Data Loss Prevention (DLP) , Fraud Management & Cybercrime , Governance & Risk Management

Vietnamese Bank Blocks $1 Million SWIFT Heist

Attempted Heist Reportedly Targeted TPBank's SWIFT Software With Trojanized PDF Reader
Vietnamese Bank Blocks $1 Million SWIFT Heist

A Vietnamese bank says it foiled a plot to transfer $1.36 million out of its accounts - via the interbank SWIFT messaging system - in the fourth quarter of 2015 as part of a suspected malware attack launched by fraudsters (see SWIFT Warns Banks: Coordinated Malware Attacks Underway).

See Also: Measuring Your Data’s Risk

Tien Phong Commercial Joint Stock Bank, based in Hanoi, on May 15 said in a statement to Reuters that it detected the suspicious transfer requests quickly enough to contact receiving banks and put a stop to the transfers. The attempted attack "did not cause any losses," TPBank's statement reportedly said. "It had no impact on the SWIFT system in particular and the transaction system between the bank and customers in general."

SWIFT, which stands for the Society for Worldwide Interbank Financial Telecommunication, is a Brussels-based cooperative, owned by 3,000 banks, that was founded in 1973, and which maintains a messaging system used by 11,000 banks.

The State Bank of Vietnam - the country's central bank - is probing the attack after having received related information from TPBank on May 16, spokeswoman Le Thi Thuy Sen tells Bloomberg.

TPBank and the State Bank of Vietnam couldn't be immediately reached for comment on those reports.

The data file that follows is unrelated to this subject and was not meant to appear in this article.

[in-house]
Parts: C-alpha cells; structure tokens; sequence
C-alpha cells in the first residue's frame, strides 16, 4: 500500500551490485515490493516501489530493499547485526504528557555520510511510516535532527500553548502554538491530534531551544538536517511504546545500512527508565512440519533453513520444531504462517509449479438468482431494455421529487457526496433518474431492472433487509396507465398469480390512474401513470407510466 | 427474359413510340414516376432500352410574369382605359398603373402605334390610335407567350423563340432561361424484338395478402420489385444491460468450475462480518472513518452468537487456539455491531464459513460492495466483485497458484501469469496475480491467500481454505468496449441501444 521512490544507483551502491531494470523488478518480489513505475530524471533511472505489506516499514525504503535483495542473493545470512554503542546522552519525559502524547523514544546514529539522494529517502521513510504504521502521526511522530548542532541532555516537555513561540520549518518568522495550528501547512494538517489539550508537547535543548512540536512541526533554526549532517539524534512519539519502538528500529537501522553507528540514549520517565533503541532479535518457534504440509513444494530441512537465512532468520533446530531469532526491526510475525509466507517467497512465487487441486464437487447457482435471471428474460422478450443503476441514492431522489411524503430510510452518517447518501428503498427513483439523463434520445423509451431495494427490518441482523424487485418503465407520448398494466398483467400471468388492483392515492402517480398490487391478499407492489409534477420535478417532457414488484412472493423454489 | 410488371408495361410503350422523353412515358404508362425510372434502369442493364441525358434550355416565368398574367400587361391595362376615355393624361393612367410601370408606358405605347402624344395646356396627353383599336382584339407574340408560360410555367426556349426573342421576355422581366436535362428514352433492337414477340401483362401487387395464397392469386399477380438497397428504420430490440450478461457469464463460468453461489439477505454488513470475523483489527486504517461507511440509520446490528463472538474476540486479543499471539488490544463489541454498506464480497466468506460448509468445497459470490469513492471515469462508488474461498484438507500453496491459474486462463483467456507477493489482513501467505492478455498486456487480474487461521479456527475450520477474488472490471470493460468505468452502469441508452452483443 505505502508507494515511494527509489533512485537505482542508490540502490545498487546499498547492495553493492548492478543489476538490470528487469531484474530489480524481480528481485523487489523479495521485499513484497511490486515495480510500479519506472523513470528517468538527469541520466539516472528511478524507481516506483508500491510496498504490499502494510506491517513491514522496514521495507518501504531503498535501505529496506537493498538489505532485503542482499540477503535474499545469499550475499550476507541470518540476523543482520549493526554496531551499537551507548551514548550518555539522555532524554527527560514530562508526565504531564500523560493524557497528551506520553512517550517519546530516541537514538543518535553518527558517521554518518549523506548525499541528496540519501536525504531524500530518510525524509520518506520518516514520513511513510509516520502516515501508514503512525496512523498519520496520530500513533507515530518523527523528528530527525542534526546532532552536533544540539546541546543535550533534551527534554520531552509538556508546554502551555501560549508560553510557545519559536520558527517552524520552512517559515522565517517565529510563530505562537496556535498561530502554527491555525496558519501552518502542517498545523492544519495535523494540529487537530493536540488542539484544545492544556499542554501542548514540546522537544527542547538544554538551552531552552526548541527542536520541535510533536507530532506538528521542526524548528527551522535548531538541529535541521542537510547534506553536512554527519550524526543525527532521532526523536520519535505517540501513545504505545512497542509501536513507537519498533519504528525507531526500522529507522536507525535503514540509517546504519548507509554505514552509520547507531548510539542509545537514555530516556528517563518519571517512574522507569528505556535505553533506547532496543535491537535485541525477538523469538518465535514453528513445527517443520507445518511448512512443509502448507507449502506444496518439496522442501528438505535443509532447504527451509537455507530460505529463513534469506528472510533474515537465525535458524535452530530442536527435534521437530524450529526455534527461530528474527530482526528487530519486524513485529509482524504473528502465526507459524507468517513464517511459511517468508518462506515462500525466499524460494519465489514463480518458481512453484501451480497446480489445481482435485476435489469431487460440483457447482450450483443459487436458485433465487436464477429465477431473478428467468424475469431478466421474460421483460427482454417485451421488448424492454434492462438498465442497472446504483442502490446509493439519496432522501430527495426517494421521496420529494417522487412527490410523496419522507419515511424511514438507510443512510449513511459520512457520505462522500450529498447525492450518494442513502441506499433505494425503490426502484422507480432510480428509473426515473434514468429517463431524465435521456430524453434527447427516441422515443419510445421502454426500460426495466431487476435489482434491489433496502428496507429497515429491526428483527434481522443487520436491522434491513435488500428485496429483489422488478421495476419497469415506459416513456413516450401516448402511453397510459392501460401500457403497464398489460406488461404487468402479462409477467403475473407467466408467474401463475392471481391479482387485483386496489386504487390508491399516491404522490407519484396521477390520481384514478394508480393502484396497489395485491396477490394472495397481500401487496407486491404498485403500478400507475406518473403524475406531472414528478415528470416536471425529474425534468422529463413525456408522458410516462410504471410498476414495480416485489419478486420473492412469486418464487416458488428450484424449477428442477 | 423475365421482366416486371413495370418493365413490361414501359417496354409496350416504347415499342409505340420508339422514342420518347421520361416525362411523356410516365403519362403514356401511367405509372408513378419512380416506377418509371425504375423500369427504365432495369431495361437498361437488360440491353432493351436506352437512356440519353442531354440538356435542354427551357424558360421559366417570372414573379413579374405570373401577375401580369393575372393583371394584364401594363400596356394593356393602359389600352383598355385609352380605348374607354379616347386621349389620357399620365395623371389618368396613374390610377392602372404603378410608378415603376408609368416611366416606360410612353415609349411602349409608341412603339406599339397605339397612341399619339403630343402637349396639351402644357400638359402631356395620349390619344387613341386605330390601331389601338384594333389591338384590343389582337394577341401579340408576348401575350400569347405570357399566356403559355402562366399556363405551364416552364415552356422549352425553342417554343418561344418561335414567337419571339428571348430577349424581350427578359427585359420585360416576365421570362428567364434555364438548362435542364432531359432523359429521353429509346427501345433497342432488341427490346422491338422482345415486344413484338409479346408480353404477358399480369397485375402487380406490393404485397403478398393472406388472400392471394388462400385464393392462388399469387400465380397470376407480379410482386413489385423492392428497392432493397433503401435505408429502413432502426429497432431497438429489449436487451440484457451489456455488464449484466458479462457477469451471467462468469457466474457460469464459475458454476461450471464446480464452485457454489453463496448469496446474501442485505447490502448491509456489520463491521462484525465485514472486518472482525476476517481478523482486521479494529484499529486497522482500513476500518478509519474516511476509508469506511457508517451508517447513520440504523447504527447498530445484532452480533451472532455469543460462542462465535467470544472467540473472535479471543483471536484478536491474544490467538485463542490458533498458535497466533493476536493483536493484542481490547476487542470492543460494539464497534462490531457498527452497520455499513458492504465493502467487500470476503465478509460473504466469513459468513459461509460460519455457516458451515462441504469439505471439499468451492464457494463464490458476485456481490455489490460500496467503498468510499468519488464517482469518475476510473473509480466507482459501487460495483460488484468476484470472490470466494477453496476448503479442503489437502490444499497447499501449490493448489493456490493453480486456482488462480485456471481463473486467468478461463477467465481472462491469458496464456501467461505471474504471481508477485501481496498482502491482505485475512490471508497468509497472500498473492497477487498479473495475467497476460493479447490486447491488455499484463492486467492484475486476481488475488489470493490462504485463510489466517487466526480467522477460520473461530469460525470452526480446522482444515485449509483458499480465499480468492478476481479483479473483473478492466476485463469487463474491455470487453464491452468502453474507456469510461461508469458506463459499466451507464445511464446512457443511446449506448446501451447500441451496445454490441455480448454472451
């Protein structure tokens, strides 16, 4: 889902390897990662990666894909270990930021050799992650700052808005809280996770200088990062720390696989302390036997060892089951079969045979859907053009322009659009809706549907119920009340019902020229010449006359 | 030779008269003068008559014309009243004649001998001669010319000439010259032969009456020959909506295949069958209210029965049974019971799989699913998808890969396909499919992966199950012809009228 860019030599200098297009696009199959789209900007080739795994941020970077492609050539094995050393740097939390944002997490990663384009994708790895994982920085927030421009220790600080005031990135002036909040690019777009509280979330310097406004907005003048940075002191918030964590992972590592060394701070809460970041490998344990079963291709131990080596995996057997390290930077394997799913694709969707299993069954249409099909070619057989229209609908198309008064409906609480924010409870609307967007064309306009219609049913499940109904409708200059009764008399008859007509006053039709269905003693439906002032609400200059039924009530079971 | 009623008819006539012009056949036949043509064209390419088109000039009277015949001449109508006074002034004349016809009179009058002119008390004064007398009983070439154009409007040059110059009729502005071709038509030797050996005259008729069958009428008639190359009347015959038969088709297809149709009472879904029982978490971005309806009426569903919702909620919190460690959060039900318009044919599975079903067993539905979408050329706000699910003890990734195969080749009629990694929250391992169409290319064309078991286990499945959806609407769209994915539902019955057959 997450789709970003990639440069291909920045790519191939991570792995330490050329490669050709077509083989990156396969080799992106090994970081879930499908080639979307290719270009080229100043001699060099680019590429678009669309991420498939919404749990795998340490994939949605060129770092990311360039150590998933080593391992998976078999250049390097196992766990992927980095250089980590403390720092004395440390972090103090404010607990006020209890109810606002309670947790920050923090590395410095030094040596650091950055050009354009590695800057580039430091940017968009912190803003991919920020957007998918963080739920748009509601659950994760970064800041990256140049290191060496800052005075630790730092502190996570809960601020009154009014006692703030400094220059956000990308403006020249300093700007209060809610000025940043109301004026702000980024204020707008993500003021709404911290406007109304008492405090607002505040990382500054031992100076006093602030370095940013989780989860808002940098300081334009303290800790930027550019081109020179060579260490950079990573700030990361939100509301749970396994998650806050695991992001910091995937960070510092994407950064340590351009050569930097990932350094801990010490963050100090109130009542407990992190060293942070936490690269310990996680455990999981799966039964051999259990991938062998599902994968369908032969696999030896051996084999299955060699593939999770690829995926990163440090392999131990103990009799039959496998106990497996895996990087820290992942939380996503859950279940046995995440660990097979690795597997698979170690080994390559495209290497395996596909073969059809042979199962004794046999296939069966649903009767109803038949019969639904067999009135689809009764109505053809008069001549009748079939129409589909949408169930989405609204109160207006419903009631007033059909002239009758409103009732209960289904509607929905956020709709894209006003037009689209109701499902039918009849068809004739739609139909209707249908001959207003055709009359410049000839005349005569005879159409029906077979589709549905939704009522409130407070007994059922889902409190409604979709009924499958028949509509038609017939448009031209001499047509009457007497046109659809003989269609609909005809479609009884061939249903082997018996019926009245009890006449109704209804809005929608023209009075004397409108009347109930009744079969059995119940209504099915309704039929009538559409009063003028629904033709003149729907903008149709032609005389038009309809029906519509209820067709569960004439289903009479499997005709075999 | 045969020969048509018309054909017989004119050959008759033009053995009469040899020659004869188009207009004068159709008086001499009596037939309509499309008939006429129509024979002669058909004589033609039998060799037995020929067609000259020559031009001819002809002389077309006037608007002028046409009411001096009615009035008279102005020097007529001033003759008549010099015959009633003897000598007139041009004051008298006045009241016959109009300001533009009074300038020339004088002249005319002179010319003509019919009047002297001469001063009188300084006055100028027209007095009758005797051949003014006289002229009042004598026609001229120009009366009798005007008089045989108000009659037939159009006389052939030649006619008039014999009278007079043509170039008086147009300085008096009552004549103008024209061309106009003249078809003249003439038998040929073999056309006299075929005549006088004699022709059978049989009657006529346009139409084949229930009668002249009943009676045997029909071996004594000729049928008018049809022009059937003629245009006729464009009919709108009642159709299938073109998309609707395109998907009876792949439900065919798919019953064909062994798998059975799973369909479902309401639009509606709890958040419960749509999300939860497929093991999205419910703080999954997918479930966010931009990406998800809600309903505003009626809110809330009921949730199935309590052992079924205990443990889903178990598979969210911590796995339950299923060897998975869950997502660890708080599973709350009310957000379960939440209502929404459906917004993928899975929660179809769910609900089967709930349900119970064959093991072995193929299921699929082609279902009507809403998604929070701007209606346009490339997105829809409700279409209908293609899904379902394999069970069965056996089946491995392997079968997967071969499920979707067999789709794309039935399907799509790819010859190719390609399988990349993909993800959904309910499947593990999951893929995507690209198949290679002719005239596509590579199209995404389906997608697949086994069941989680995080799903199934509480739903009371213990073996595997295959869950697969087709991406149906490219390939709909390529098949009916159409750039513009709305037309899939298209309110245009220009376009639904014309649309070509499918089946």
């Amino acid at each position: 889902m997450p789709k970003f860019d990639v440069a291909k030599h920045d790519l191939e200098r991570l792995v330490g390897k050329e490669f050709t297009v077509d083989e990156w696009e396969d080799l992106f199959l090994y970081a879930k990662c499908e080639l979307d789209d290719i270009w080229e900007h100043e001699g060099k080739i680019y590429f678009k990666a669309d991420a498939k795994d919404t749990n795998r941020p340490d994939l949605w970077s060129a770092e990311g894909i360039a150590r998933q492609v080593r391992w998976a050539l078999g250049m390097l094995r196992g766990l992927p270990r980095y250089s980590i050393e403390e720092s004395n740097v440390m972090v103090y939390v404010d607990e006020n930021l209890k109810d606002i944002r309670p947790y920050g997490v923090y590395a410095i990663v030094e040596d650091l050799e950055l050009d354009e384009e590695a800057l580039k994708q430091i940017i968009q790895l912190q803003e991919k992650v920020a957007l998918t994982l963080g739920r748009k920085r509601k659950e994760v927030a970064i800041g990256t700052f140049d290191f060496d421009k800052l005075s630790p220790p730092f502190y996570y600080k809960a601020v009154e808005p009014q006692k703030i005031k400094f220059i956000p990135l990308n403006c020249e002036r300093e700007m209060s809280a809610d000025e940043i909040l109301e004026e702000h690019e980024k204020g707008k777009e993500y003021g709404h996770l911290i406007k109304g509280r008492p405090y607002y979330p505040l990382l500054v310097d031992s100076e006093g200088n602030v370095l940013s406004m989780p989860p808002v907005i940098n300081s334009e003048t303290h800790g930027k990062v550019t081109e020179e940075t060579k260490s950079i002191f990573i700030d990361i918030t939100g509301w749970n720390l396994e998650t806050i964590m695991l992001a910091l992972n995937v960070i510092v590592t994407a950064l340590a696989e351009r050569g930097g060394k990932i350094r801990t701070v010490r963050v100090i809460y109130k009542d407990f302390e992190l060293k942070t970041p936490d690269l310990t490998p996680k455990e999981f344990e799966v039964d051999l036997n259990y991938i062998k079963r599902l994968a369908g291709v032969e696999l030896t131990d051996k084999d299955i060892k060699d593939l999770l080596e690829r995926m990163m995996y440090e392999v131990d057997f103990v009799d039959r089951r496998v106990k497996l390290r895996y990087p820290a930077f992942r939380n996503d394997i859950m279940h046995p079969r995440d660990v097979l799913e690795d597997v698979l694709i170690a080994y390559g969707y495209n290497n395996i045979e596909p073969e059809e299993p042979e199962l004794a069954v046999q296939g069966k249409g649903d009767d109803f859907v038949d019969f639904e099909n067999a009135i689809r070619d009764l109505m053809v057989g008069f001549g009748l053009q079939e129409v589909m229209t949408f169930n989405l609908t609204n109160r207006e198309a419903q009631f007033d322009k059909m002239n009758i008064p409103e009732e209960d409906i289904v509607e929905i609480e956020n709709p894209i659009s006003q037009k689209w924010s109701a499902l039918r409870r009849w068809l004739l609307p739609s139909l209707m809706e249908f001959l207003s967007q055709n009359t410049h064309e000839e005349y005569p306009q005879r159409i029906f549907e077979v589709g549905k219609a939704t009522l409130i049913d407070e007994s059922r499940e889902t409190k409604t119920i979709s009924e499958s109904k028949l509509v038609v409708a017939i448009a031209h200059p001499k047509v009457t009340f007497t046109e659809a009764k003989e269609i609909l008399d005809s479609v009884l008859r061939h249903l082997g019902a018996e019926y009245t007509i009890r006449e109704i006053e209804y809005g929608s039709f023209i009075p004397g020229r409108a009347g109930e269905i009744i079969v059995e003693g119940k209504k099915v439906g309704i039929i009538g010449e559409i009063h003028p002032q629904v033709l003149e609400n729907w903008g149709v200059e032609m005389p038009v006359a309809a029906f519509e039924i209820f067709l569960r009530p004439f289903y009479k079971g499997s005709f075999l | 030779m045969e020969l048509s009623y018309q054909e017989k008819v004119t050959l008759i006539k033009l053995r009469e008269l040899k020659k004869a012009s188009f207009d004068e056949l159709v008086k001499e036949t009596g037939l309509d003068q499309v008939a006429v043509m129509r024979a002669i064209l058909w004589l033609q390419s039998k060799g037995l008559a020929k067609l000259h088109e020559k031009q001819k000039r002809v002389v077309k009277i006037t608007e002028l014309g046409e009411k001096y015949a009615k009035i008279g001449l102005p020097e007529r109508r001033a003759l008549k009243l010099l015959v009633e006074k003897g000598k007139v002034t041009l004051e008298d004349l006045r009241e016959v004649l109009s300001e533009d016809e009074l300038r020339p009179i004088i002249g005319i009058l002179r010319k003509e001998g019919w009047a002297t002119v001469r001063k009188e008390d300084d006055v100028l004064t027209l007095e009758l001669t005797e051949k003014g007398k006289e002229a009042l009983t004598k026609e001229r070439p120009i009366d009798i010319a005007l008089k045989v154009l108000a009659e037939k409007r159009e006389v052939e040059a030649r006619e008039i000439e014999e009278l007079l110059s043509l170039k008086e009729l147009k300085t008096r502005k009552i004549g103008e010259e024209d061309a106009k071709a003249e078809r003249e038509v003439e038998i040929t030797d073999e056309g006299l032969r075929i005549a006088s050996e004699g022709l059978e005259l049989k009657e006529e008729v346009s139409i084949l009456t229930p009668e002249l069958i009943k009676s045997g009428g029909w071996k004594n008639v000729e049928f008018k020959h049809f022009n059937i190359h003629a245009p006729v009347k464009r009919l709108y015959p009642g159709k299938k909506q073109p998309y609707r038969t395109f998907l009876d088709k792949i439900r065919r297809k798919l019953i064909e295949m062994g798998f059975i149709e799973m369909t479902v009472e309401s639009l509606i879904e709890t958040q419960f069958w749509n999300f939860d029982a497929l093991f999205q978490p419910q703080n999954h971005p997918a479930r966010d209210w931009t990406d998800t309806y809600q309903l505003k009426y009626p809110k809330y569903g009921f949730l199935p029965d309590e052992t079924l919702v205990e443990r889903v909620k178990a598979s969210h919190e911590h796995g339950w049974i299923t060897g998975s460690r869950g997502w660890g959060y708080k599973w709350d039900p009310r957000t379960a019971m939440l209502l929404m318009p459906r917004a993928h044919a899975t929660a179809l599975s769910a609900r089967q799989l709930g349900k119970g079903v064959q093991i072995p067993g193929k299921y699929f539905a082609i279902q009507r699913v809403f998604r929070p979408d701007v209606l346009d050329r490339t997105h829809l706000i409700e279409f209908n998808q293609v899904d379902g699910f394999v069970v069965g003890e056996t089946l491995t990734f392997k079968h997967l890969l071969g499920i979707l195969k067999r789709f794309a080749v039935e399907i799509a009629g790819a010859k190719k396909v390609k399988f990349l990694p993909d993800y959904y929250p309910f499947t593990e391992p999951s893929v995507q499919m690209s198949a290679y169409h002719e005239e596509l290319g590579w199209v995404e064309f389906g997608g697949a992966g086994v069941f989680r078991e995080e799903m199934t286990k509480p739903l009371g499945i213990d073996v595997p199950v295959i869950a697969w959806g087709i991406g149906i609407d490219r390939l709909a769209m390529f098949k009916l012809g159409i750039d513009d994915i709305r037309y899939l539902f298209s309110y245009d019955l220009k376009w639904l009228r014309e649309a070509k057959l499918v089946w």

SWIFT declined to comment on those reports, except to point to a May 13 security alert that it sent to its customers, warning them of "a highly adaptive campaign targeting banks' payment endpoints." That warning said an unnamed Vietnamese bank had also been targeted by the same attackers who attempted to transfer $1 billion out of the central bank of Bangladesh's account at the Federal Reserve of New York.

In the Bangladesh Bank case, the attackers successfully transferred $100 million to overseas accounts, of which $81 million is still missing. Investigators say the stolen funds were laundered via casinos in the Philippines. SWIFT says the attack was carried out in part after attackers used malware to infect a PDF reader used by bank employees.

TPBank Blames Third-Party Vendor

TPBank's statement said the fraudulent transfer requests were made using an unnamed third-party vendor with which the bank had contracted, to allow it to interface with the SWIFT network. The bank said that in the wake of the fraudulent transfer requests, it stopped working with the third-party provider and now has a more secure system which directly interfaces with the SWIFT platform.